In a continuing abandonment of the raucous in favour of the luscious, Heaven sees The Walkmen in the most comfortable, healthy, happy place they’ve been in at any point in their admirable decade-long career. Finding themselves thrust onto most people’s radar with the success of 2004’s rasping indie disco classic ‘The Rat’, they’ve since gone on to cement their place as one of the most dependable guitar bands active today precisely by virtue of the fact that they’ve striven to develop strings to their bow that see them very rarely these days relying on power or aggression to deliver their point. An excellent song though it is, ‘The Rat’ would sound completely out of place on Heaven.
For there is very little cacophony about this glittering gem of a record. On first listen, this can lead to it sounding ever so slightly over simplistic, but repeated visits reveal the charms of an LP on which subtle melody is revealed as something over which The Walkmen are increasingly becoming quite the masters. The gentle acoustic meander of ‘We Can’t Be Beat’ sets the tone for an album that builds in prowess with each number – as with every song here, there’s something to love about it, and it matters less and less with each spin that the thing to love about each song is essentially the same thing. On Heaven, The Walkmen might only do quietly shimmering melodies over uncomplicated but never obvious chord progressions, but damn, they do it really rather well.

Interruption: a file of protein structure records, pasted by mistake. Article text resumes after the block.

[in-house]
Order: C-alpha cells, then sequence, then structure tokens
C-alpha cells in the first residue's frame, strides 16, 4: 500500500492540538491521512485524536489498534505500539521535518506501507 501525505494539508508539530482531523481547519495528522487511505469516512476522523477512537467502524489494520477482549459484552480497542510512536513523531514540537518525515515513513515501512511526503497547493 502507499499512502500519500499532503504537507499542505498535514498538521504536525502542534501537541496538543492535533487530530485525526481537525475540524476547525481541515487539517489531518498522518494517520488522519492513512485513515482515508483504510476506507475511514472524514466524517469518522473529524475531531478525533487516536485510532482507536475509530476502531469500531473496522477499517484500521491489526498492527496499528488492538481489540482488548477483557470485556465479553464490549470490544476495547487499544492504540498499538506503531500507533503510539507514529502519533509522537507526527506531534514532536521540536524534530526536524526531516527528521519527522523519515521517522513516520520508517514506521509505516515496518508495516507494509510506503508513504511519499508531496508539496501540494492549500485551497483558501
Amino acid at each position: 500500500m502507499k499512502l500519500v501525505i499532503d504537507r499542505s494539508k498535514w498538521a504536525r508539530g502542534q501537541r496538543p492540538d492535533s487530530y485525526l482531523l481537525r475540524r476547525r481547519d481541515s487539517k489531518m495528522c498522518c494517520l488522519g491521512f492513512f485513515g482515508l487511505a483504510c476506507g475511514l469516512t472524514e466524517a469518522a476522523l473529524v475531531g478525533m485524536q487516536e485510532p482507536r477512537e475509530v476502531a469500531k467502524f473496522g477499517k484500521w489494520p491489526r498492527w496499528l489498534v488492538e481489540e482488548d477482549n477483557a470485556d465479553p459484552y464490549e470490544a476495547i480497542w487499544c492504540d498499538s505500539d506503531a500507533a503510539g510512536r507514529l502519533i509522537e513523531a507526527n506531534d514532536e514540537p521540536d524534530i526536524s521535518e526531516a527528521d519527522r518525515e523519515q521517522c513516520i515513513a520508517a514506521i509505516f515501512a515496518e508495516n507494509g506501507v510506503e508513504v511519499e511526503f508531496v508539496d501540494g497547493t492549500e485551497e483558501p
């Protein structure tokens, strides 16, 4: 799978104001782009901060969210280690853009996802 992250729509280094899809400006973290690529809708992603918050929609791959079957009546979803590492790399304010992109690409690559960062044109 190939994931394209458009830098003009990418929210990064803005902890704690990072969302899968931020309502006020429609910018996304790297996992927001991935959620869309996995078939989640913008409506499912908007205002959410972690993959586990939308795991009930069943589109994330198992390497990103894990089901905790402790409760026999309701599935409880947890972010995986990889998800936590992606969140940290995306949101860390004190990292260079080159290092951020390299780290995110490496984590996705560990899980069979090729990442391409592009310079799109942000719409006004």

Whilst the band here eschew rollicking riffs in favour of a gentler, more textural approach, singer Hamilton Leithauser sits front and centre in the mix with a pronounced croon that has come to suit The Walkmen’s work a treat. On standout moment ‘Heatbreaker’ he does as good a job of being Richard Hawley as Richard Hawley has ever done, and ‘Southern Heart’ sounds for all the world like something that could have slotted onto The Songs Of Leonard Cohen, in everything from its sparse instrumentation to its vocal delivery and lyrics that elevate smut to philosophical levels. He only really hits top register on the closest thing the record has to a rocking moment – ‘The Love You Love’ – with the rest of proceedings being conducted in a far more calming manner. Whilst the band shimmer, Heaven sees Leithauser really shine.
And, to be honest, so it continues – Heaven is not a particularly diverse record, it’s just a really lovely one. Whilst accusations of it being “samey” would have some truth to them, its sonic coherence really does lead to it hanging together like a dream, and once tunes like the effortlessly pretty ‘Song For Leigh’ are in your life it’s difficult to complain about their presence simply because they bear a fair resemblance to another fine number like the title track, for example.
In a world where guitar bands having seven album, ten year careers is becoming increasingly unheard of, it’s good to remind yourself how lucky we are to have The Walkmen. And reminders of their charms couldn’t be more welcome than in the shape of a record as inviting as this.